Cowboys have more stars than on helmets, their stifling defense overwhelming Rams

The Rams' Matthew Stafford fumbles the ball on a hit by Dallas' Dorance Armstrong before DeMarcus Lawrence (90) recovers it
Rams quarterback Matthew Stafford fumbles the ball on a hit by Dallas’ Dorance Armstrong before DeMarcus Lawrence (90) picks up the ball and runs for a touchdown.
(Wally Skalij / Los Angeles Times)
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DeMarcus Lawrence, Pro Bowl defensive end for the Dallas Cowboys, basked in the celebrity culture at SoFi Stadium for Sunday’s game against the Rams.

But not in the way you might think.

“It was lit,” Lawrence said. “Seeing all the stars coming out today to see the real stars on display.”

Yes, these Cowboys are not lacking for confidence, nor should they be after a dominating win over the Rams that was more lopsided than the 22-10 score suggests.

Dallas sacked Matthew Stafford five times, twice stripped him of the ball, intercepted one of his passes at the Cowboys’ one-yard line and generally made a bad day for the Rams quarterback a miserable one.


The Rams can’t seem to get much done on offense again as they suffer their second decisive loss in a row, this one at home 22-10 to the Dallas Cowboys.

Oct. 9, 2022

“We’re the best … defense in the league,” Lawrence said. “Point blank, period.”

By game’s end, there were two types of jerseys in the place: Cowboys white and Cowboys blue. Yes, there were lots of dispirited Rams fans sprinkled in, but fans of the visitors were boisterous enough to shake the press box when they erupted at Malik Hooker’s interception near the goal line.

All that and the 4-1 Cowboys didn’t even have their best player, linebacker Micah Parsons, at full speed. He suffered a groin injury in the first half and was used sparingly in the second, mostly as a pass rusher on third down.

“There were certain things that I didn’t want to push,” he said. “I stopped moving around as much.”

Regardless, Parsons collected two sacks, especially meaningful to him with Aaron Donald, a three-time NFL defensive player of the year, watching from the Rams’ sideline.

Cowboys defensive tackle Osa Odighizuwa celebrates his sack of Rams quarterback Matthew Stafford in the fourth quarter.
Cowboys defensive tackle Osa Odighizuwa celebrates his sack of Rams quarterback Matthew Stafford in the fourth quarter.
(Wally Skalij / Los Angeles Times)

“If you want to be the best rusher, there’s only one best rusher in the league,” Parsons said. “So to me, it’s a competition between him and me no matter what, even with the respect. I want to potentially be the best player in this league. With Aaron taking the cake right now, I’m just pushing. I’m climbing.”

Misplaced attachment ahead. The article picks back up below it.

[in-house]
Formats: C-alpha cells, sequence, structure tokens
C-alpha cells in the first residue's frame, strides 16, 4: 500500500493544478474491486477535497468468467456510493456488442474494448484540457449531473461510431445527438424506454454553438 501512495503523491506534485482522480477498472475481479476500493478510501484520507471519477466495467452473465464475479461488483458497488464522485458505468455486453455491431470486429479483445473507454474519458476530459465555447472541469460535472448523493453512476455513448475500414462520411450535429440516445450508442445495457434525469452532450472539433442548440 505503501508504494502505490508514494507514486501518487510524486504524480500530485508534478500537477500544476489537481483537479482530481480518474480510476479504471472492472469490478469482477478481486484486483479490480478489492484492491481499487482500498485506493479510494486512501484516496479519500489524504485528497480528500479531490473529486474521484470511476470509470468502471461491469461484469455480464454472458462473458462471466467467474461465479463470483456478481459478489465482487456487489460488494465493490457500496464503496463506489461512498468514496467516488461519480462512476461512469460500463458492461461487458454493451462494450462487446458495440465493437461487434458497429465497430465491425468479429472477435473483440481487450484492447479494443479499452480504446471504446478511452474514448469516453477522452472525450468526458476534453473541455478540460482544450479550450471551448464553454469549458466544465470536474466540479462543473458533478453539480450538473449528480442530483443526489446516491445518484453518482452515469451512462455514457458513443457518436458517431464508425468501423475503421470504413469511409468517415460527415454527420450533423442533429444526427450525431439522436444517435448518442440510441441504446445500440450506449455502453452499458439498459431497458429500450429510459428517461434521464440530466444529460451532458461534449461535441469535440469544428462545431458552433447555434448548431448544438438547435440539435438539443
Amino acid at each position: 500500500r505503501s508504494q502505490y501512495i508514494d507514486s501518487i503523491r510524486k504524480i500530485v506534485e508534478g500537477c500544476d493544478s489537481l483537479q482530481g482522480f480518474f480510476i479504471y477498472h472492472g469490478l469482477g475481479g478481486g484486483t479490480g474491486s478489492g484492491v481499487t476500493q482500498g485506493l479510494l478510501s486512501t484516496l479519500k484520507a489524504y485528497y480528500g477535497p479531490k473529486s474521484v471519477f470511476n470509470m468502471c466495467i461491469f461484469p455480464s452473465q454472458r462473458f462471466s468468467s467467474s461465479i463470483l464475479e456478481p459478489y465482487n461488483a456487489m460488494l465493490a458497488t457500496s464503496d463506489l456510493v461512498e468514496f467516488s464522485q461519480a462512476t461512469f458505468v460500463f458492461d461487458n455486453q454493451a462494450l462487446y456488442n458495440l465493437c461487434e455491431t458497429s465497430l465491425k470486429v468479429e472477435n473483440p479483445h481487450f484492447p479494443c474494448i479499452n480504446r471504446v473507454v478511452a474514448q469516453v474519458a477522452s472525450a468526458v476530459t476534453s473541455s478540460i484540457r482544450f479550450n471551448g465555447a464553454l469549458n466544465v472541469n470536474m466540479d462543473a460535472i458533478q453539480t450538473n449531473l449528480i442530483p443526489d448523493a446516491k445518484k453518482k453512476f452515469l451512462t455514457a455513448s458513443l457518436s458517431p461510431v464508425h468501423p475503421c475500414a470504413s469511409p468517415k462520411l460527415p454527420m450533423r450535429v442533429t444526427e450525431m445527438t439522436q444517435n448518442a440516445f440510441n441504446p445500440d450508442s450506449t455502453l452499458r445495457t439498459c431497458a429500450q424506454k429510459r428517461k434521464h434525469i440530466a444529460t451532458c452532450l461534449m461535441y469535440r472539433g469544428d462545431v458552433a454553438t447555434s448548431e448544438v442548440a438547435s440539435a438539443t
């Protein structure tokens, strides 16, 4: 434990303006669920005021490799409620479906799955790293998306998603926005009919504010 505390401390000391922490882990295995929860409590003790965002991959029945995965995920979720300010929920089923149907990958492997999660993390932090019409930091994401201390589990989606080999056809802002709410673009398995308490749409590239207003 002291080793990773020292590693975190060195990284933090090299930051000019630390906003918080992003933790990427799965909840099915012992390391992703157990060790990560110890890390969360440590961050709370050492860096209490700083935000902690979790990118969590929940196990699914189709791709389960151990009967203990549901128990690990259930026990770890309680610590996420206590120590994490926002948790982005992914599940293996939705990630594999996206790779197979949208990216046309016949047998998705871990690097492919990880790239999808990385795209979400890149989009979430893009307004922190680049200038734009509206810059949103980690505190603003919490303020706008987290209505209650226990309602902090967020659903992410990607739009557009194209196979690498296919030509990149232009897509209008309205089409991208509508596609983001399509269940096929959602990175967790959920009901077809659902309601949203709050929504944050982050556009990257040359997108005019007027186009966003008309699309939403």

It was the fourth win in a row for the Cowboys, who have yet to surrender more than 19 points in a game. And they’ve done this with previously little-known Cooper Rush at quarterback in place of the injured Dak Prescott, recovering from a fractured thumb.

“Right before the game, Dak Prescott said to me, `Coach, you shouldn’t have worried so much, because I could have told you Rush is a hell of a quarterback,’ ” said Jerry Jones, who owns the Cowboys but happily answers to “Coach” — and who wouldn’t considering the way they’re playing?

Rush is 5-0 as a starter, four of those this season, making him the fifth undrafted quarterback to win each of his first five career starts, joining Hall of Famer Kurt Warner along with the more obscure Kyle Allen, Dieter Brock and Mike Tomczak.

Talk of a budding quarterback controversy in Dallas is mostly unserious speculation, but as Jones noted, “Dak is the No. 1 quarterback. Dak is our guy. But isn’t it great that somebody came in and played well enough so that we can ask that question?”

The Rams, now 2-3 after a home loss to Dallas, have never looked worse under coach Sean McVay, who admits everything is “not good enough.”

Oct. 9, 2022

When it came to the NFL returning to Los Angeles, no team owners — other than the ones who actually relocated here — played a bigger role in the process than Jones. He was born in this city and spent his early years in El Segundo, a short distance from a Los Angeles International Airport runway. His team spends part of training camp in Oxnard, and he has a deep affection for Southern California.

For him, that made this win extra special.

“There’s some jewelries involved someplace here,” he said. “We’re going to wear little jewelries after this. We did come in here and win a game and everybody’s excited about it.”


Asked to elaborate, he said: “I’ve had people walk up to me and say, `Jerry, I want me some jewelries.’ What they mean is diamonds and things like that. There was more than a win to come in here and get to beat the Rams … To come in here with our situation, and know that we can be better, plus getting better, there’s some glitz and glamour.”

Dallas Cowboys owner Jerry Jones was born in Inglewood and played an integral part in pushing the NFL to return to Los Angeles.

Sept. 19, 2021

The lights don’t get much brighter than next Sunday night when the Philadelphia Eagles, the NFL’s only remaining undefeated team, play host to the NFC East-rival Cowboys.

Prescott said he’s now able to grip the football but wouldn’t commit to whether he would throw the football this week.

“It’s day to day,” he said. “At this point it’s all about just gaining strength and comfortability. That’s happening more and more each day.”

As for the rest of the Cowboys, they might say the same.